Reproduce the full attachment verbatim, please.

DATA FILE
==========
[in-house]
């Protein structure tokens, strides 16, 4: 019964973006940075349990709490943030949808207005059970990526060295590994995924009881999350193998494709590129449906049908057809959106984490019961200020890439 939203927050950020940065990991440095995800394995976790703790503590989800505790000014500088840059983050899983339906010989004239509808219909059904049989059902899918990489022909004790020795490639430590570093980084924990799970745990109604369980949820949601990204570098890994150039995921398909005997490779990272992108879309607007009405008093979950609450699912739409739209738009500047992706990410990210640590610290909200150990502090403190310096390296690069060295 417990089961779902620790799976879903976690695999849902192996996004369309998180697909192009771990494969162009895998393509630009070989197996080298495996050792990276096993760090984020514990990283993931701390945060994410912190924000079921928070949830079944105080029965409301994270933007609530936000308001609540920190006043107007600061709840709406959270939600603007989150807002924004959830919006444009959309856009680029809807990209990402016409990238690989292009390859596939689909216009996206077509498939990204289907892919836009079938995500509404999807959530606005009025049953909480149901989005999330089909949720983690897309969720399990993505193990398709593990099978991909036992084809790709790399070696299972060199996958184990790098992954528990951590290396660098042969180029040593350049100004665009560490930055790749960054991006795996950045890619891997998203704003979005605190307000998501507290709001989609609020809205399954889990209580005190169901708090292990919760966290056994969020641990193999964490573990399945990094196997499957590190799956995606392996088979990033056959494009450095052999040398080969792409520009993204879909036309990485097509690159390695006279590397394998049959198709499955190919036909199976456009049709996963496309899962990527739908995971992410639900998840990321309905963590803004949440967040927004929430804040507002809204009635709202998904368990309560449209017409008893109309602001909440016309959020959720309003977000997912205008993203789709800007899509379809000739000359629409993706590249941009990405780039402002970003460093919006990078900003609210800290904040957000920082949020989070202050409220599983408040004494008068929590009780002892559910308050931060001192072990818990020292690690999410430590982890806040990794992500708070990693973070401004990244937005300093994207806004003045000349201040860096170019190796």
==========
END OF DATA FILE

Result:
[in-house]
């Protein structure tokens, strides 16, 4: 019964973006940075349990709490943030949808207005059970990526060295590994995924009881999350193998494709590129449906049908057809959106984490019961200020890439 939203927050950020940065990991440095995800394995976790703790503590989800505790000014500088840059983050899983339906010989004239509808219909059904049989059902899918990489022909004790020795490639430590570093980084924990799970745990109604369980949820949601990204570098890994150039995921398909005997490779990272992108879309607007009405008093979950609450699912739409739209738009500047992706990410990210640590610290909200150990502090403190310096390296690069060295 417990089961779902620790799976879903976690695999849902192996996004369309998180697909192009771990494969162009895998393509630009070989197996080298495996050792990276096993760090984020514990990283993931701390945060994410912190924000079921928070949830079944105080029965409301994270933007609530936000308001609540920190006043107007600061709840709406959270939600603007989150807002924004959830919006444009959309856009680029809807990209990402016409990238690989292009390859596939689909216009996206077509498939990204289907892919836009079938995500509404999807959530606005009025049953909480149901989005999330089909949720983690897309969720399990993505193990398709593990099978991909036992084809790709790399070696299972060199996958184990790098992954528990951590290396660098042969180029040593350049100004665009560490930055790749960054991006795996950045890619891997998203704003979005605190307000998501507290709001989609609020809205399954889990209580005190169901708090292990919760966290056994969020641990193999964490573990399945990094196997499957590190799956995606392996088979990033056959494009450095052999040398080969792409520009993204879909036309990485097509690159390695006279590397394998049959198709499955190919036909199976456009049709996963496309899962990527739908995971992410639900998840990321309905963590803004949440967040927004929430804040507002809204009635709202998904368990309560449209017409008893109309602001909440016309959020959720309003977000997912205008993203789709800007899509379809000739000359629409993706590249941009990405780039402002970003460093919006990078900003609210800290904040957000920082949020989070202050409220599983408040004494008068929590009780002892559910308050931060001192072990818990020292690690999410430590982890806040990794992500708070990693973070401004990244937005300093994207806004003045000349201040860096170019190796």